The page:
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UN Condemns Rebel Attack in Chad


The U.N. Security Council and Secretary-General Kofi Annan have condemned the rebel offensive in Chad. Diplomats expressed concern about the rebels' links to the neighboring Darfur region of Sudan.

Hours after Chadian forces fought off a rebel assault on the capital, N'Djamena, the U.N. Security Council called on the attackers to end the violence. The Council president, Chinese Ambassador Wang Guangya, read a statement linking the attack to worsening conditions along the border between Chad and Sudan.

"The members of the Council express their deep concern regarding the deteriorating situation in Darfur and the recent attacks by armed groups in Chad," said Wang Guangya. "The members of the Council condemn any attempt to seize power by force, and call on the rebels to put an end to violence and to participate in the democratic process."

The statement made clear that it also referred to recent armed attacks on camps housing many of the 200,000 Sudanese who have fled vicious fighting in Darfur over the past three years.

France, the former colonial power in Chad, says the rebels who attacked Ndjamena Thursday appeared to be isolated units, and that the main rebel force had been halted outside the capital.

France's U.N. ambassador, Jean-Marc de La Sabliere, said he had been told that the attacking force consisted of about 800 well-equipped fighters. But he noted that the Security Council is gravely concerned by reports that the attackers were operating from bases in Darfur.

"Darfur is today on top of the agenda of the Security Council," said Jean-Marc de La Sabliere. "It's a very complex issue, and what is happening now in Chad is complicating more and more this issue. The links between Darfur and Chad are really worrisome, so we want the African Union totally engaged to try to settle the issue."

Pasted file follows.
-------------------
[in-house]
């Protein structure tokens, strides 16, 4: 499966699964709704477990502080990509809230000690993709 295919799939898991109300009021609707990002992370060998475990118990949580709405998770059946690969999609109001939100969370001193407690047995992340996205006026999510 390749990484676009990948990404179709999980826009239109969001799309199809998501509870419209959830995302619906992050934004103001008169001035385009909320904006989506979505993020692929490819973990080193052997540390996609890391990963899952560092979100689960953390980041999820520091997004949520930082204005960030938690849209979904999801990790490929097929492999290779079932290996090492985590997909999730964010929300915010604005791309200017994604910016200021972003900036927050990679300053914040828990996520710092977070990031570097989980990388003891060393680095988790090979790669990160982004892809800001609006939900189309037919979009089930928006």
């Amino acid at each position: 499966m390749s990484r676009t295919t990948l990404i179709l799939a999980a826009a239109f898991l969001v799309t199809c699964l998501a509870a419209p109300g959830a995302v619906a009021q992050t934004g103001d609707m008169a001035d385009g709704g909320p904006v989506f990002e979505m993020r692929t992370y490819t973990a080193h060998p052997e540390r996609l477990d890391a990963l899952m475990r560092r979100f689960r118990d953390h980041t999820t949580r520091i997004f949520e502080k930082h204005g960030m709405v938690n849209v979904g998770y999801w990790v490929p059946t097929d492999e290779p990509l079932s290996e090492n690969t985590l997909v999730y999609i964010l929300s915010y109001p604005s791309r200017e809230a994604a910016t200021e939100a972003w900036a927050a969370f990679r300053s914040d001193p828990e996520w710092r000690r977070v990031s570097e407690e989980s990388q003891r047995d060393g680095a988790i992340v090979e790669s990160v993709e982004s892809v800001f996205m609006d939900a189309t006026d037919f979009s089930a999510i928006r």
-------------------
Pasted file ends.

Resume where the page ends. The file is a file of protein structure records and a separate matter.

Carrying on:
De La Sabliere linked the Chadian rebel force to Arab militias in Darfur known as janjaweed. The pro-Sudanese government militias are accused of carrying out a campaign of ethnic cleansing against black African villagers in Darfur.

The Khartoum government, however, has denied backing the Chadian rebels.

The United Nations is making preparations to take over a beleaguered African Union peacekeeping force in Darfur in the coming months. U.N. officials say the 7,000 strong force has been largely ineffective in efforts to stop what many are calling an ongoing genocide in an area the size of France.

But Sudan's government has expressed strong opposition to the U.N. takeover, and Secretary-General Kofi Annan's envoy to the region recently told the Security Council that the takeover plan appears to be unraveling in the face of fierce Sudanese pressure.

In a statement Thursday, Secretary-General Annan said he was greatly troubled by the worsening security situation in Chad. In a separate statement, U.N. High Commissioner for Refugees Antonio Guterres appealed to all sides in Chad to respect the civilian character of camps for Darfur refugees along the border with Sudan.

The agency operates 12 facilities in eastern Chad housing as many as 200,000 people, and officials this week reported armed men had entered one camp during a food distribution to 17,000 refugees.

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